Given the bias in the way GISS has figured things in the past I wonder if they actually have any data on this or if it is entirely a figment of their adjustment process.

MattN
April 9, 2008 8:04 am

Hold on, wait. GISS is land only?
Why do we even look at that number then? That’s 1/3rd of the story….

Joe G
April 9, 2008 8:11 am

I think I see the effects of Hansen’s thumb on the GISS scale.

Mike C
April 9, 2008 8:16 am

Face it, Hansen is just giving Kerry and Soros what they paid for.

MattN
April 9, 2008 8:17 am

Looking closer on UAH, it appears NH warmed a bit, while the SH continues to cool. The tropics have cooled a tremendous amount. Almost 1C of cooling in the last 15 months. That tells me this was a very strong La Nina, and considering the tropics are cooler now than anytime in the last 15 months indicates to me La Nina is really persisting.
SH is cooler now than they were this time last year, and they had a very, very harsh winter. Antarctic ice is about 1.5million km^2 above last year too. Should be another record breaker…

Evan Jones
Editor
April 9, 2008 8:43 am

jeez: Does this mean we get an “Out, damn’d spot” over in the solar section?

Evan Jones
Editor
April 9, 2008 8:49 am

My first thought is it must be a difference in the selection of a baseline.
Whereas my first thought is that the satellites are measuring microwave proxies to determine the temperature of the troposphere while GISS is using (corrupted) surface stations to determine surface temperatures.
I am still somehow not quite satisfied with the correlations and deltas. I trust Christy, don’t get me wrong, every bit as much as I distrust Hansen, but something still seems slightly skewy in the state of Bismarck . . .

Spence_UK
April 9, 2008 9:01 am

If you look at the RSS monthly anomaly chart for March 2008 (found here), you see that there is a very large heat anomaly over North Asia, spreading over to Eastern Europe, dipping down towards the Persian Gulf.
The rest of the world seems pretty balanced and average except for this one “hot spot”. I wonder if GISS is responding to this as well? (Or rather, over-responding.) It isn’t very convincing when those who claim the medieval warm period wasn’t global when they get so excited about this event – which is clearly also far from global.
I note that the largest RSS step (Dec 04-Jan 05, approx. 0.35 deg C) was a small step in GISS (less than 0.2 deg C). It may be that the measurement noise is sufficiently large that these sort of monthly comparisons are always going to throw up inconsistencies.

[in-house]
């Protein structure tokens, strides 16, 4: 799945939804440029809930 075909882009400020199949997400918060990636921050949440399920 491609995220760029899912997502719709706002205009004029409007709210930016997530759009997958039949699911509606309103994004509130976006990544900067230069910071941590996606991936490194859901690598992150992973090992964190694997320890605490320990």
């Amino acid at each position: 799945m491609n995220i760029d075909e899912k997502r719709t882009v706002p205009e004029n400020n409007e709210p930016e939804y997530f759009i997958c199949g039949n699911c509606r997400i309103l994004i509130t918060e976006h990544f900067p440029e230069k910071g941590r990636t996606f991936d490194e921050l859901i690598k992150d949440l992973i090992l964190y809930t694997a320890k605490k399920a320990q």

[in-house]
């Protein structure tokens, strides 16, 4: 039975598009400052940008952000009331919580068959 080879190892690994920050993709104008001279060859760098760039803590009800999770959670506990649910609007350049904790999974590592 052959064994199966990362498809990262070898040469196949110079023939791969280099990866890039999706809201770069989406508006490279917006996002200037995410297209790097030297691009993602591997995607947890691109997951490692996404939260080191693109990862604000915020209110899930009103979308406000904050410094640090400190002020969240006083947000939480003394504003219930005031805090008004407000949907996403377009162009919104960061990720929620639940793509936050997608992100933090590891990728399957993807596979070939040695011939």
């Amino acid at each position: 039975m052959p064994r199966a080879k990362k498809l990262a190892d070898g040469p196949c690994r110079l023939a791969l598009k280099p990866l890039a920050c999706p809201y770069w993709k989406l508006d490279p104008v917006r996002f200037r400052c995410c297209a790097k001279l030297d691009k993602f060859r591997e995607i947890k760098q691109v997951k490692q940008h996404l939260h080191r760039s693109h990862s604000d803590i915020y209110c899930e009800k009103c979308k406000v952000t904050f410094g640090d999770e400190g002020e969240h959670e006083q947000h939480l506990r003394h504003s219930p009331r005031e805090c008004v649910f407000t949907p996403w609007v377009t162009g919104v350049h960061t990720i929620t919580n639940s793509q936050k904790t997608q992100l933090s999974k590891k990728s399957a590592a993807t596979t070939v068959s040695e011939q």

John Cross
April 9, 2008 9:03 am

Paul @ 07:59: I do not know if this is the Skeptical Science site you are talking about, but if so, I think that it is a very reasonable post. John Cook says

March’s 0.67°C blows that out of the water. What is the significance? Probably the danger of reading too much significance in short term temperature change.

Regards,
John
REPLY: It only “blows it out of the water” if you beleive GISS and their polar estimates sans measured data that get included in their global anomaly index. Personally I don’t.

Jim Cole
April 9, 2008 9:06 am

Index of Leading Climatic Indicators is a clever/useful idea.
Must include ocean heat content
The Solar activity index ought to be the inverse of Galactic Cosmic Ray flux
Solar “constant” does not exist. TSI not likely to be very useful
Any form of surface temp anomaly is probably useless and would only add noise to signal. I predict a high degree of concordance between surface temp anomaly and frequency of “alarming reports”, however

Bruce
April 9, 2008 9:09 am

Peter ,
“Raven, March 2008 saw a considerable and negative snow cover anomaly across the northern hemisphere.
Perhaps, after digesting that, you might withdraw your slur?”
RSS breaks out the Continetntal USA.
Con. USA March 2008 was -0.877
Thats .877 BELOW average.
GISTEMP is a joke.

Diatribical Idiot
April 9, 2008 9:13 am

The GISS Northern Hempishphere anomaly was 140.
I have put together a summary of all the different anomaly magnitude changes in the GISS data that meet or exceed the current month’s. (I use the metered readings only data, so it is different from this. I may change that around at some point, but relatively speaking, it’s showing the same thing).
http://digitaldiatribes.wordpress.com/2008/04/09/april-2008-update-on-global-temperature-trends-part-1/
Does anyone know of some spot where I can get a good explanation of the differences between the four major measurement methods? I realize there are limitations, and I also realize that there is skepticism about GISS, in particular. But I am very interested in understanding the difference in methodology between measurements. Anything from different instruments to estimation techniques to the global reach of the measurements. I woould be indebted to anyone being able to point me in the right direction.